After numerous international flights over the past five years, there are a few things you can do to hit the ground running when you get there…
1. First, if at all possible, you want to fly business class. If you fly often, you might have the points to do it – I’d recommend saving your points for this adventure rather than spending them on free domestic flights. Especially if your international flights take you to far away lands like US to Asia (over 10 hours). I no longer consider a flight to England to be a big deal when flying from the U.S. east coast. It’s kind of like taking the red-eye from LAX to CLT (West coast to east coast).
2. If you don’t have the points, and your company won’t pay the upgrade fee (consider moving to a new company), see about going economy plus. I’ve had some instances where this was all I could manage – the cost is often similar to economy. At one point I even arranged for a meeting in DC prior to heading to South Africa, just to catch a flight through Heathrow so that I could take British Air – who at the time had an excellent economy plus offering. It was well worth the extra time to avoid sitting at a 90 degree angle for over 10 hours.
3. Given you have a good seat – check the seat guru online. I use Flight Tracker on my phone to see which seats work the best. Not all seats are alike. You really don’t want to be adjacent to the rest rooms on an international flight – especially at night time. Upstairs on the 747 is most desirable. Both of my Pacific crossings to Australia this month are upstairs. On the other hand, when flying the Airbus 330, I like the window in Envoy class – its a single row so you don’t have to step over someone on the way out to the men’s room. 747 seats are coupled so the window seat means climbing over your flight partner at night. Still, I take the window so it’s me waking up someone else rather than being stepped on.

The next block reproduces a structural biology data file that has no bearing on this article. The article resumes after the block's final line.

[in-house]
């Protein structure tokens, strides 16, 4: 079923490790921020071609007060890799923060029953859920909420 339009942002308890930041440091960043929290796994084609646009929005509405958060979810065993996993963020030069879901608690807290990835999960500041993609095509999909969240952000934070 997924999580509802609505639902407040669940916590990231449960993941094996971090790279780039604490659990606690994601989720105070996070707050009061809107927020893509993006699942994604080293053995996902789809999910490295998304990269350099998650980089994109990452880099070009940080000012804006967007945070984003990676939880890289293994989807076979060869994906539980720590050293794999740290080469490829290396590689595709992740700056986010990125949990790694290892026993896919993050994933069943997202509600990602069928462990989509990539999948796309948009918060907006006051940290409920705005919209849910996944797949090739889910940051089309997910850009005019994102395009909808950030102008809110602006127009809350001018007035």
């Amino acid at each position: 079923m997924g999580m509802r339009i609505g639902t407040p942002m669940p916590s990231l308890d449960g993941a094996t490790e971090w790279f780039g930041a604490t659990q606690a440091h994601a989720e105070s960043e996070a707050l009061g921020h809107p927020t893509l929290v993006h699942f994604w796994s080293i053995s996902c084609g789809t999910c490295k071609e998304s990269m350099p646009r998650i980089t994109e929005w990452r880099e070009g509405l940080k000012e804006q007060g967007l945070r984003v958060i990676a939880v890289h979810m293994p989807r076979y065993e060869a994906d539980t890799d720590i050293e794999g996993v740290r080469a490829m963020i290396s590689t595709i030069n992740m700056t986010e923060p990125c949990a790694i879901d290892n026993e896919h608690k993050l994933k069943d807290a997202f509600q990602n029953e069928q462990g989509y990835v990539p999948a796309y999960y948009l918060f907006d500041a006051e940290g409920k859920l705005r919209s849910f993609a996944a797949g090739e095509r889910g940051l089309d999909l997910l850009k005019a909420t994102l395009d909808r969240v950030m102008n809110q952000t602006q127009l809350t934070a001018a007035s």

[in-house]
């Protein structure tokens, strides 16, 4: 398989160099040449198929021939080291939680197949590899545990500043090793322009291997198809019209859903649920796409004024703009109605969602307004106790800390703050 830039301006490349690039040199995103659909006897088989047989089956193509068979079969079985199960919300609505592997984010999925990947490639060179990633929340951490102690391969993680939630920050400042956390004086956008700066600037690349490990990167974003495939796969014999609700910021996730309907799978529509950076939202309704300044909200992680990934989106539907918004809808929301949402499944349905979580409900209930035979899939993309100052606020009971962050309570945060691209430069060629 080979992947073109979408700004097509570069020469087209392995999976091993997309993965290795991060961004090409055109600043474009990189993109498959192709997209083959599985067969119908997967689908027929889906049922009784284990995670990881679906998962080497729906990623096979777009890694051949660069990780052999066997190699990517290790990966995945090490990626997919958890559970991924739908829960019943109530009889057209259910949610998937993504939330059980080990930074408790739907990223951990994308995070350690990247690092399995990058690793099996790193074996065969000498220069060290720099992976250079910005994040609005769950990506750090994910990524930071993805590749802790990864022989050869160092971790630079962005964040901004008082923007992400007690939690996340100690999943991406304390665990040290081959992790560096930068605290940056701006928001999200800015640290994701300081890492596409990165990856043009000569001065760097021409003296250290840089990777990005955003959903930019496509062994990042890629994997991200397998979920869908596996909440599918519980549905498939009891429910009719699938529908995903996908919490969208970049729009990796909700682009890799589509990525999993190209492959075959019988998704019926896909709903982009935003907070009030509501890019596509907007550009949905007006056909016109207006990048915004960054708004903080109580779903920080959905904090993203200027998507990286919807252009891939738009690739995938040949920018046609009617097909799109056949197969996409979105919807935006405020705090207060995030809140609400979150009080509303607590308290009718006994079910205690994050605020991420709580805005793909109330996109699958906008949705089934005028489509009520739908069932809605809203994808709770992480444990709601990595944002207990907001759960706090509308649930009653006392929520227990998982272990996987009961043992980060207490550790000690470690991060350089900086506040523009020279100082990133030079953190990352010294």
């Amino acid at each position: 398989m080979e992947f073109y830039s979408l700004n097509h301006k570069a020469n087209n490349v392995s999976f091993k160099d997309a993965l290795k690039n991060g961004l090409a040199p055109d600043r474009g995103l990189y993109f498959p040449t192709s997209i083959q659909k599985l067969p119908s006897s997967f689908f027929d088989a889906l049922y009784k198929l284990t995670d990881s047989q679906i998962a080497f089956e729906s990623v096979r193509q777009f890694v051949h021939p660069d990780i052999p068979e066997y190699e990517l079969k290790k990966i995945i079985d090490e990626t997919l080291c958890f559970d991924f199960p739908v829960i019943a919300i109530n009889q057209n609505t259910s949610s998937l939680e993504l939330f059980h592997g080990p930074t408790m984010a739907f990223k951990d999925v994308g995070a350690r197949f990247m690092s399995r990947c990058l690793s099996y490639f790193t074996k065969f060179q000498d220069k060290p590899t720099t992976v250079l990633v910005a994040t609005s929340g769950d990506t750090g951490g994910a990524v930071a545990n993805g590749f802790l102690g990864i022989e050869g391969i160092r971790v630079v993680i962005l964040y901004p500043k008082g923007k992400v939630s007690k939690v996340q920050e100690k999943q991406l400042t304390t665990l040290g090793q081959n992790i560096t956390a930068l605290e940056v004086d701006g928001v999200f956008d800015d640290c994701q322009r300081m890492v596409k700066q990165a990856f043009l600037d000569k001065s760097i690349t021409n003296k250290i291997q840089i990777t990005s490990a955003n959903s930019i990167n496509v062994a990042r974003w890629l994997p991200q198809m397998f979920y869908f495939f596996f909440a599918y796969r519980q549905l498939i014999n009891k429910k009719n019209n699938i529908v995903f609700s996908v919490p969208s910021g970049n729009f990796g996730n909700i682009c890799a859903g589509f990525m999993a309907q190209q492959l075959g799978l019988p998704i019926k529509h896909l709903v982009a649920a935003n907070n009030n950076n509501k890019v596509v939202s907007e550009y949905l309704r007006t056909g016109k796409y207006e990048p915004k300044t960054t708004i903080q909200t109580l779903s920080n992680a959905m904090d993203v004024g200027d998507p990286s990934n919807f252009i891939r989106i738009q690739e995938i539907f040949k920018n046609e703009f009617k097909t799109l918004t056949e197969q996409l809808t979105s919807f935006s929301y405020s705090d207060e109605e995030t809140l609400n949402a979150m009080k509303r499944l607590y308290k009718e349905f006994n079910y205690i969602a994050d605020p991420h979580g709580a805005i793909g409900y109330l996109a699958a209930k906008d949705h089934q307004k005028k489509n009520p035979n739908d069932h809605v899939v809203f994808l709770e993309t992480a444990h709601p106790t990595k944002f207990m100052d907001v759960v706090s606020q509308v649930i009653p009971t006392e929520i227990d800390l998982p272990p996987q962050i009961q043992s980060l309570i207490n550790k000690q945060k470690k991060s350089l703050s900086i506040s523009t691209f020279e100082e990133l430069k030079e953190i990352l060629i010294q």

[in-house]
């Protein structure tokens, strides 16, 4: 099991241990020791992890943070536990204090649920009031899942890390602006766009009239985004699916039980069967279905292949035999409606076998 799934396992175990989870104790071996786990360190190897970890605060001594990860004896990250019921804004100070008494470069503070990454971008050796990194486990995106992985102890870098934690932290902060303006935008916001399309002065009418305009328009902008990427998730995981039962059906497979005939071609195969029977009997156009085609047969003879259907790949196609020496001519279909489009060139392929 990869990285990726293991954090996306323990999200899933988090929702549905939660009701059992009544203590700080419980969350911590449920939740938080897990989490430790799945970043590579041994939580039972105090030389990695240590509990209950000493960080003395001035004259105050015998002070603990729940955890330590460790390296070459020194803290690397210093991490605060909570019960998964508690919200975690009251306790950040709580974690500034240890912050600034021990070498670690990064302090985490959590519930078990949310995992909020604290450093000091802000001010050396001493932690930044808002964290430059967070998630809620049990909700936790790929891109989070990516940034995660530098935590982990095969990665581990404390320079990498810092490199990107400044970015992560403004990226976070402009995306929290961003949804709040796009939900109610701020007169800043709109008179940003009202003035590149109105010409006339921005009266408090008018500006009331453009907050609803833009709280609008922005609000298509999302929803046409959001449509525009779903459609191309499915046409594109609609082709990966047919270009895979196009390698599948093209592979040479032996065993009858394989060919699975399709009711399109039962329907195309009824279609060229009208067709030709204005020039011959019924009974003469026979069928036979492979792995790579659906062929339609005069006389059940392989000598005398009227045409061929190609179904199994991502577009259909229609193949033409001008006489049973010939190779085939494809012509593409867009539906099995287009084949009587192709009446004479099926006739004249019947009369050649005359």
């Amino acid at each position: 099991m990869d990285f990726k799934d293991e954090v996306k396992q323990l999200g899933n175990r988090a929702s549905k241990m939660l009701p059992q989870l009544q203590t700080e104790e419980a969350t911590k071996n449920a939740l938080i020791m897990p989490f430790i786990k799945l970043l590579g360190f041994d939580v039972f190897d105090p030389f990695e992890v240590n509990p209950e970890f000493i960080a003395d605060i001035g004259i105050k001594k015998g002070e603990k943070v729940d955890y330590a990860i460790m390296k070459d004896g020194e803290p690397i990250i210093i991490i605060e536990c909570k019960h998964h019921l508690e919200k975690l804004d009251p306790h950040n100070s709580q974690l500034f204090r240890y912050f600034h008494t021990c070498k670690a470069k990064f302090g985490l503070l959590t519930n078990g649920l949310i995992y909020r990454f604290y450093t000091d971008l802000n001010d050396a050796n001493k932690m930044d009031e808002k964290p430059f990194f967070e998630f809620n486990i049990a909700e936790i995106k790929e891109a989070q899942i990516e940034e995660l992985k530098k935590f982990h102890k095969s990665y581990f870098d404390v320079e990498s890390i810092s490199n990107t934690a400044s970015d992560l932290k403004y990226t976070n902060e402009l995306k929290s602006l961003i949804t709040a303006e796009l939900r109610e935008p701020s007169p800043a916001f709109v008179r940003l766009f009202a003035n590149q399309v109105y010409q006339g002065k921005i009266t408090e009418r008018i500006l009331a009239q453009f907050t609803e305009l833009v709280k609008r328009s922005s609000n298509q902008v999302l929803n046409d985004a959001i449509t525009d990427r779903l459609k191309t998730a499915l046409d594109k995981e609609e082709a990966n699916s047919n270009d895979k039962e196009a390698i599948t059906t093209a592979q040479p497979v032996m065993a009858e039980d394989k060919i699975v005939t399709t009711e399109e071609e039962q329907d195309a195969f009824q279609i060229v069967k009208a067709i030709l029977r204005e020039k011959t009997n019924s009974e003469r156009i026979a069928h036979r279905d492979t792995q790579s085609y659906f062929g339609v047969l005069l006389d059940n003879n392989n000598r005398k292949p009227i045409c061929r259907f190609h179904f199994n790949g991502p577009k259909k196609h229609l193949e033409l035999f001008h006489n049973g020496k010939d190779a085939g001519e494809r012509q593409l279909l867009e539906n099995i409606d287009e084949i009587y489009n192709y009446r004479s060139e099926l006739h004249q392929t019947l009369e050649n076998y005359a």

4. Time change – immediately assume you are on the new time zone. For example, when I flew back to the States from India last week, my flight left at 3 AM. That’s 5:30 PM at home, so instead of going to sleep at the normal time, I took a nap the day of my flight, ate a late dinner, and stayed up until it was time to drive to the airport – around midnight. With a Pepsi in hand, I pushed through until we boarded, ate dinner, watched about an hour of a movie, and figured I could go to sleep at 7:00 EDT.
5. Here’s the important part – the Advil PM. Advil PM has about 30% more of the sleeping drug in it than the Tylenol equivalent. Take two of these about 30 minutes before the movie is over, and you’re ready to sleep when it’s time. I slept right through the 9 hour flight, woke up for the late breakfast, in time to land, and then it’s day time for me. The next leg, I stayed upright – took a short afternoon nap, but otherwise used my time to read, watch a movie, listen to music, etc. I landed around 8 PM, in time for bed at home.
6. Once home, I took two more Advil PMs – and slept through the night. The next day I was refreshed and ready to go. If I land in the morning, like I did going to India, or like I will this Saturday in Melbourne, I’ll have just finished sleeping (using the Advil PM), and will take a short nap in the afternoon, take that one day to recoup, and get to bed on time in the evening. I’ll take the Advil that first night to make sure I sleep through till morning, and I’ll be good to go.
7. While flying, drink lots of water, avoid the heavy meals and alcohol, and resist the temptation to watch dozens of movies when you should be sleeping. While sleeping on the plane, I use an iPhone with light adagio music, with ear buds. The phone plugs into the handy USB ports available now in business class, and the ear buds provide the silence I need to sleep while others are getting up to use the rest rooms.
© 2013, David Stelzl